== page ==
Saturday, May 09, 2009

Expense and Reuse

Keep in mind that throughout the the project, I searched for ways to reuse existing materials and found ways to do things much cheaper than what landscapers and other contractors would lead you to believe. My goal here is to do this entire project for less than $3,000 and I am projecting under this budget already. A new 5400GPH pump, a new .45 mil EPDM pond liner, bulk landscape materials(sand/humus/top soil/bark mulch/rock grow bed media) and materials for building the grow beds and other things around the pond, cost approximately $1,700. With only electrical material and landscape rock left as major purchases, it looks like the budget won't be a problem, and that's a good thing.

I thought of reusing the pumps from the original pool since they were both in good shape. Looking at pond pumps I realized that my pool pumps were not even close to the efficiency of pond pumps. The wattage rating of the pool pumps was almost 6 times the wattage rating of the new pond pump. Since the pump will be running 24/7 efficiency is very important. The money saved in electricity alone will make the purchase of a new pump a No-Brainer. The difference in efficiency leaves me baffled as to why the pool industry is still hanging on to these energy hog pumps. They have to know there are better solutions out there. I figured the cost of the new pump running all day to be about $25 a month.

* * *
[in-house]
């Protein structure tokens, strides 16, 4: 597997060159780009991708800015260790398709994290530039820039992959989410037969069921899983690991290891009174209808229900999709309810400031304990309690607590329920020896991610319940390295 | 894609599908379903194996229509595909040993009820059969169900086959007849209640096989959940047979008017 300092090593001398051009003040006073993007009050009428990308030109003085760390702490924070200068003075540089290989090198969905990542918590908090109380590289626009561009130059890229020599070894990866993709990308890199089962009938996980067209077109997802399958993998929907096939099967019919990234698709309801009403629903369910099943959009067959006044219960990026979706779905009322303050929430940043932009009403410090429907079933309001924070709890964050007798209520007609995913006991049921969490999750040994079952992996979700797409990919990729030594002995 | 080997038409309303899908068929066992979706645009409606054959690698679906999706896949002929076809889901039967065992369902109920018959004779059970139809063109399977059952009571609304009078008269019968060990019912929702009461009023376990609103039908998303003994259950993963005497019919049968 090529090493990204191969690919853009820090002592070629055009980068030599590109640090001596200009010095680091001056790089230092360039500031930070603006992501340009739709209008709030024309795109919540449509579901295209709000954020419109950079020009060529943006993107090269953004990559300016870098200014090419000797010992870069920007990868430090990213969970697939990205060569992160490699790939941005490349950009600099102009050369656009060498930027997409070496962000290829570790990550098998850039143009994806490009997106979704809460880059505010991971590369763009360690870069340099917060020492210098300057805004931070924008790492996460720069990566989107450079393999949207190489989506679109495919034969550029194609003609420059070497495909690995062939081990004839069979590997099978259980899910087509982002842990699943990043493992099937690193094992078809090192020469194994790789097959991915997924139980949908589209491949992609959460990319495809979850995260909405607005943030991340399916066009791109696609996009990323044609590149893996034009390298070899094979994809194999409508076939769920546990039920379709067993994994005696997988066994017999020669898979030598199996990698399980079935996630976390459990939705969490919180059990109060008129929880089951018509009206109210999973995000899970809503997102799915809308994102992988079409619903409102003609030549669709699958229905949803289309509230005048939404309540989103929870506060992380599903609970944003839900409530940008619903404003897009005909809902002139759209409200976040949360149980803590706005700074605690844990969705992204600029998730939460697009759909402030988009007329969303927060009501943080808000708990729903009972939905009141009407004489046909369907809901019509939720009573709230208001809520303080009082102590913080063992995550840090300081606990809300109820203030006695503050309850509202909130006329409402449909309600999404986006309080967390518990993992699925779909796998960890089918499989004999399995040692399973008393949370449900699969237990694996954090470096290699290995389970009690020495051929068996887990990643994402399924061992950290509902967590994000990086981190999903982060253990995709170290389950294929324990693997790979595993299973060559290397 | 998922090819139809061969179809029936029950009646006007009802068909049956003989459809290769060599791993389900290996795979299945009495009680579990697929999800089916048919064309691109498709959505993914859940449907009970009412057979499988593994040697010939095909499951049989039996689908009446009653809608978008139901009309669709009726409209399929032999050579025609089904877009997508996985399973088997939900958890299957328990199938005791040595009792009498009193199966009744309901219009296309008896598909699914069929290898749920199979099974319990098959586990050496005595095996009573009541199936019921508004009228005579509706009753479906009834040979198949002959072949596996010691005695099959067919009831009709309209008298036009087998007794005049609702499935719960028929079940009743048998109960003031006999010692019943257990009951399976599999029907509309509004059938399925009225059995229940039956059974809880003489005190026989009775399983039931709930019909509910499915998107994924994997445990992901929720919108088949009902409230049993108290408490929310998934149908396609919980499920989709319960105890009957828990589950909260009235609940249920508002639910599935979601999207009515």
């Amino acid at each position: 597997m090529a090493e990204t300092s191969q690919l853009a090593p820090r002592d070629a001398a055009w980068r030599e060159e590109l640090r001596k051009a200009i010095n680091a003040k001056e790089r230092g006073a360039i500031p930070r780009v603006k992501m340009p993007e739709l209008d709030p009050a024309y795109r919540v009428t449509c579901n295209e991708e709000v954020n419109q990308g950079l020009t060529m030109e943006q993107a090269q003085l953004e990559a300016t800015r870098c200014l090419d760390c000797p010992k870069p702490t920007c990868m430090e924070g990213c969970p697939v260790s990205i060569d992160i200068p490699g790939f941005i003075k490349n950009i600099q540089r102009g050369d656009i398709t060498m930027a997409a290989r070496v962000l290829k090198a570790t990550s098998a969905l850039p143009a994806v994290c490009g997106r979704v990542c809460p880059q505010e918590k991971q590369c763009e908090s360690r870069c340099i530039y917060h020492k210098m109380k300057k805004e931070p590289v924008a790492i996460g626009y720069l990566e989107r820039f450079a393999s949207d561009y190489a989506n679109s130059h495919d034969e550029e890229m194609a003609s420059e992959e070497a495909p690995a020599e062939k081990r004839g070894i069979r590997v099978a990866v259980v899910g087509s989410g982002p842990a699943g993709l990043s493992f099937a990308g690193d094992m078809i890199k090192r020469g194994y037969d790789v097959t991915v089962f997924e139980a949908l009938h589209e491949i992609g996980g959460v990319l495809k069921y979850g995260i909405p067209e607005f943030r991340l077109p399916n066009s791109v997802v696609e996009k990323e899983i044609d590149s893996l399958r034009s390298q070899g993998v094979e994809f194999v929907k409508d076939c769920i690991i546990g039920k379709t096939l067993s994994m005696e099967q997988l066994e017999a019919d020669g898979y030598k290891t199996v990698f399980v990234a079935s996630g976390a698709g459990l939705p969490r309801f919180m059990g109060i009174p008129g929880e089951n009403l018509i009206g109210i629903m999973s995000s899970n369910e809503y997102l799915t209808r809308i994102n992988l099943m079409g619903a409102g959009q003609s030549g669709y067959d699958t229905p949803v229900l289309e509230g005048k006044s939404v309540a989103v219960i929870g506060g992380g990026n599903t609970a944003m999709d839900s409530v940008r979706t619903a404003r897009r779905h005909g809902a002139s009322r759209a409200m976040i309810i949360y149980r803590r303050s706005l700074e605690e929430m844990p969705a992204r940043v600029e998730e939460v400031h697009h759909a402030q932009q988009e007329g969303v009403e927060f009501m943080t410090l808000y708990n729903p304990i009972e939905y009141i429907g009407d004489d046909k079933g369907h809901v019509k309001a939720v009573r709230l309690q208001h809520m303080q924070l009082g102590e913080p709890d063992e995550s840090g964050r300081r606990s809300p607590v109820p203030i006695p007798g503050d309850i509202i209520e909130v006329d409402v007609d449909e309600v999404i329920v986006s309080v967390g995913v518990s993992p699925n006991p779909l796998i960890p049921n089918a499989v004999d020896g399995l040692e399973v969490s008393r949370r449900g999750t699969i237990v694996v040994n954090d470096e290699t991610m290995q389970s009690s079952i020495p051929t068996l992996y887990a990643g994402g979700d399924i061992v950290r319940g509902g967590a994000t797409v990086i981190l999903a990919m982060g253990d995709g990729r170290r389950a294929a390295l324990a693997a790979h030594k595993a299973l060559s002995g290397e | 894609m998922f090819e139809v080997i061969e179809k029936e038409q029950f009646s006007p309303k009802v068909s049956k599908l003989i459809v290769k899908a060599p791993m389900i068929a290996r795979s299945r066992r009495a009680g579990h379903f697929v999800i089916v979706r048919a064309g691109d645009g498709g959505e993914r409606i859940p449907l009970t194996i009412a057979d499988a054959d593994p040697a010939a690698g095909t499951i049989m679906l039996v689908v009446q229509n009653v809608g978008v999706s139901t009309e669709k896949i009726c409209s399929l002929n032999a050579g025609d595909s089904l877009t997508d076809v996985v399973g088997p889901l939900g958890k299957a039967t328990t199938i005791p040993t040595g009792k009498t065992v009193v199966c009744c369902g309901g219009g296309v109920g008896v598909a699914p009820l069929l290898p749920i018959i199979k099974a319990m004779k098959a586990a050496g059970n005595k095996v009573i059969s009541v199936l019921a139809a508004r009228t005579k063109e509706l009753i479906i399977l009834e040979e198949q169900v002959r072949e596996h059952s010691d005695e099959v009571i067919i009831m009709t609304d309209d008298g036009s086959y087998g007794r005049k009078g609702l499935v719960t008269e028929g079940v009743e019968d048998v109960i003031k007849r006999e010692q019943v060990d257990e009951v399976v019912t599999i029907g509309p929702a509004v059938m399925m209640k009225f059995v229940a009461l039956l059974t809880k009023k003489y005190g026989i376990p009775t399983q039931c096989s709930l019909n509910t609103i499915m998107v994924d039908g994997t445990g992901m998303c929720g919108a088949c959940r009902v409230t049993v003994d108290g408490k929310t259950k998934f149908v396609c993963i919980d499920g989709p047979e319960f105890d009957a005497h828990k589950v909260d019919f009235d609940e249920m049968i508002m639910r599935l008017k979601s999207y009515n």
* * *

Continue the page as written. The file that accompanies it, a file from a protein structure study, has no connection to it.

I originally planned to reuse the old pool liner, but as soon as I started removing it I realized this wasn't a good idea. It easily ripped with any heavy pulling. Dropping small rocks onto it created instant paths to the ground below it. No way was it going to last more than a few months. A new EPDM liner is said to last 75 years and has a 25 year warranty. Once again I am baffled at the pool industry not adapting to the new technology. But for this I suspect a bit of greed is at play. If the liners lasted that long, how would they make so much money replacing liners every 10 years? I have no evidence, but I'm pretty confident this is a good explanation for them not improving pool liners. Anyway, a new liner had to be purchased.

Also not included in the $3,000 is future expenses to make the entire system 100% self-sustaining. Well almost 100%, the fish will always need to be fed by hand and maintenance will always be required. Future expenses would include solar panels for the pump and aeration, and rainwater collection/storage systems to replace used and evaporated water. Both of these are huge expenses and will be done as funds for them are acquired.

Looking at just the cost of filling the pool in with dirt, the amount of savings is large. Doing things economically, while being as friendly as I can to the earth and its inhabitants are all goals I strive to achieve in everything I do.

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